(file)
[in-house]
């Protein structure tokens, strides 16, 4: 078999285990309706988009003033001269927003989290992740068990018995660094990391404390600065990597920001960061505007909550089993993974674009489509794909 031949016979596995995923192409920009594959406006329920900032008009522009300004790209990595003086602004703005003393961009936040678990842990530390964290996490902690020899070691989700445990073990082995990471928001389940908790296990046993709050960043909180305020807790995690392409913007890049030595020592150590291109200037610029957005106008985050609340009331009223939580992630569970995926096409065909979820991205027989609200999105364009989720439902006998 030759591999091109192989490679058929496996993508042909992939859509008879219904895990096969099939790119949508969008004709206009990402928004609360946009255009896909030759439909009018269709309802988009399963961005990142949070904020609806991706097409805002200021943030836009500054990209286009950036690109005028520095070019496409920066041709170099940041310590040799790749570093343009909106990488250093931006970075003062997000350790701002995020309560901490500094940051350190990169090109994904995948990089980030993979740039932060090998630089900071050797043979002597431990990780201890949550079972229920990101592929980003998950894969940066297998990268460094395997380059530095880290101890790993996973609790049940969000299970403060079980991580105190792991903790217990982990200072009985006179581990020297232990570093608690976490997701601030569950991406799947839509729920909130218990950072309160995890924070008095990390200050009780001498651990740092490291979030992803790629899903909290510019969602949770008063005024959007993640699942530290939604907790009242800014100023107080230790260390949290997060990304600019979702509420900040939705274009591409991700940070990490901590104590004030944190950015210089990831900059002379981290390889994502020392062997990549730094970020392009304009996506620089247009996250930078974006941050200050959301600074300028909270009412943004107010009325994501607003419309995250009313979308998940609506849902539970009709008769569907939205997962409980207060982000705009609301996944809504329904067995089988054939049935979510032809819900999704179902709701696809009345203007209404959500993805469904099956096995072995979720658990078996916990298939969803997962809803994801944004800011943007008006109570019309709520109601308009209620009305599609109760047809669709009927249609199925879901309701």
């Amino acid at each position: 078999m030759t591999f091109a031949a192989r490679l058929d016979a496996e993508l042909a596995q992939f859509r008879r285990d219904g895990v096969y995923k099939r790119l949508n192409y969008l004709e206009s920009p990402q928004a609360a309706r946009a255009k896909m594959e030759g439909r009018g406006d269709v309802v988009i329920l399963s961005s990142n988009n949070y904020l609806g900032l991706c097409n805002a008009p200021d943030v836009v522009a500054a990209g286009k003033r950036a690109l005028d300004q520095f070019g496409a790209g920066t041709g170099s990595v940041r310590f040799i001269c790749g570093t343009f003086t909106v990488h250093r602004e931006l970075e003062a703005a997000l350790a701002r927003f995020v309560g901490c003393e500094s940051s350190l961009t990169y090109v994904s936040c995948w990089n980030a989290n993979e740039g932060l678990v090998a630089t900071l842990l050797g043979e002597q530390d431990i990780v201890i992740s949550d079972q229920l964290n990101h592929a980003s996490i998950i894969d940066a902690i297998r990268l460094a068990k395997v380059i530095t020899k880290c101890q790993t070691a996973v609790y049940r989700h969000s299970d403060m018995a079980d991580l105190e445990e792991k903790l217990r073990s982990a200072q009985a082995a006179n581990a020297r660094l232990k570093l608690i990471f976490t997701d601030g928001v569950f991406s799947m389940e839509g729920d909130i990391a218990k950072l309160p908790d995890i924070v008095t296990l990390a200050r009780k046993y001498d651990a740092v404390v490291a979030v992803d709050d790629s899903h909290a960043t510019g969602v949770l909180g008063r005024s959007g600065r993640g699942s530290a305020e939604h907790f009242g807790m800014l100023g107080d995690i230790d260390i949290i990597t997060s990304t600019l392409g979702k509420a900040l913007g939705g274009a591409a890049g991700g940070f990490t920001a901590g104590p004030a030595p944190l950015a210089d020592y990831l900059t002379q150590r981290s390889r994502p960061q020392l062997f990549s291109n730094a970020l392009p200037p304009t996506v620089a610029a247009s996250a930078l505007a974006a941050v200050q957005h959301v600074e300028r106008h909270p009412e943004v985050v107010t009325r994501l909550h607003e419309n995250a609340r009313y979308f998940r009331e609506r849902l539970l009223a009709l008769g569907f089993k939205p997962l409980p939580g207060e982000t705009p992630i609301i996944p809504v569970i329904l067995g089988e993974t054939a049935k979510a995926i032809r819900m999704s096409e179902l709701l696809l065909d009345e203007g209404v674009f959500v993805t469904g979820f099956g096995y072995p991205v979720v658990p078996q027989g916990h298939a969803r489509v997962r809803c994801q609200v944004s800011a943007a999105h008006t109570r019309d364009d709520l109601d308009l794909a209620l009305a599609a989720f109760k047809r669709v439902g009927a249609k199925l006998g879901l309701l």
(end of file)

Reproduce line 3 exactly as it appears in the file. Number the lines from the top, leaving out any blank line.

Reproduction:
């Amino acid at each position: 078999m030759t591999f091109a031949a192989r490679l058929d016979a496996e993508l042909a596995q992939f859509r008879r285990d219904g895990v096969y995923k099939r790119l949508n192409y969008l004709e206009s920009p990402q928004a609360a309706r946009a255009k896909m594959e030759g439909r009018g406006d269709v309802v988009i329920l399963s961005s990142n988009n949070y904020l609806g900032l991706c097409n805002a008009p200021d943030v836009v522009a500054a990209g286009k003033r950036a690109l005028d300004q520095f070019g496409a790209g920066t041709g170099s990595v940041r310590f040799i001269c790749g570093t343009f003086t909106v990488h250093r602004e931006l970075e003062a703005a997000l350790a701002r927003f995020v309560g901490c003393e500094s940051s350190l961009t990169y090109v994904s936040c995948w990089n980030a989290n993979e740039g932060l678990v090998a630089t900071l842990l050797g043979e002597q530390d431990i990780v201890i992740s949550d079972q229920l964290n990101h592929a980003s996490i998950i894969d940066a902690i297998r990268l460094a068990k395997v380059i530095t020899k880290c101890q790993t070691a996973v609790y049940r989700h969000s299970d403060m018995a079980d991580l105190e445990e792991k903790l217990r073990s982990a200072q009985a082995a006179n581990a020297r660094l232990k570093l608690i990471f976490t997701d601030g928001v569950f991406s799947m389940e839509g729920d909130i990391a218990k950072l309160p908790d995890i924070v008095t296990l990390a200050r009780k046993y001498d651990a740092v404390v490291a979030v992803d709050d790629s899903h909290a960043t510019g969602v949770l909180g008063r005024s959007g600065r993640g699942s530290a305020e939604h907790f009242g807790m800014l100023g107080d995690i230790d260390i949290i990597t997060s990304t600019l392409g979702k509420a900040l913007g939705g274009a591409a890049g991700g940070f990490t920001a901590g104590p004030a030595p944190l950015a210089d020592y990831l900059t002379q150590r981290s390889r994502p960061q020392l062997f990549s291109n730094a970020l392009p200037p304009t996506v620089a610029a247009s996250a930078l505007a974006a941050v200050q957005h959301v600074e300028r106008h909270p009412e943004v985050v107010t009325r994501l909550h607003e419309n995250a609340r009313y979308f998940r009331e609506r849902l539970l009223a009709l008769g569907f089993k939205p997962l409980p939580g207060e982000t705009p992630i609301i996944p809504v569970i329904l067995g089988e993974t054939a049935k979510a995926i032809r819900m999704s096409e179902l709701l696809l065909d009345e203007g209404v674009f959500v993805t469904g979820f099956g096995y072995p991205v979720v658990p078996q027989g916990h298939a969803r489509v997962r809803c994801q609200v944004s800011a943007a999105h008006t109570r019309d364009d709520l109601d308009l794909a209620l009305a599609a989720f109760k047809r669709v439902g009927a249609k199925l006998g879901l309701l």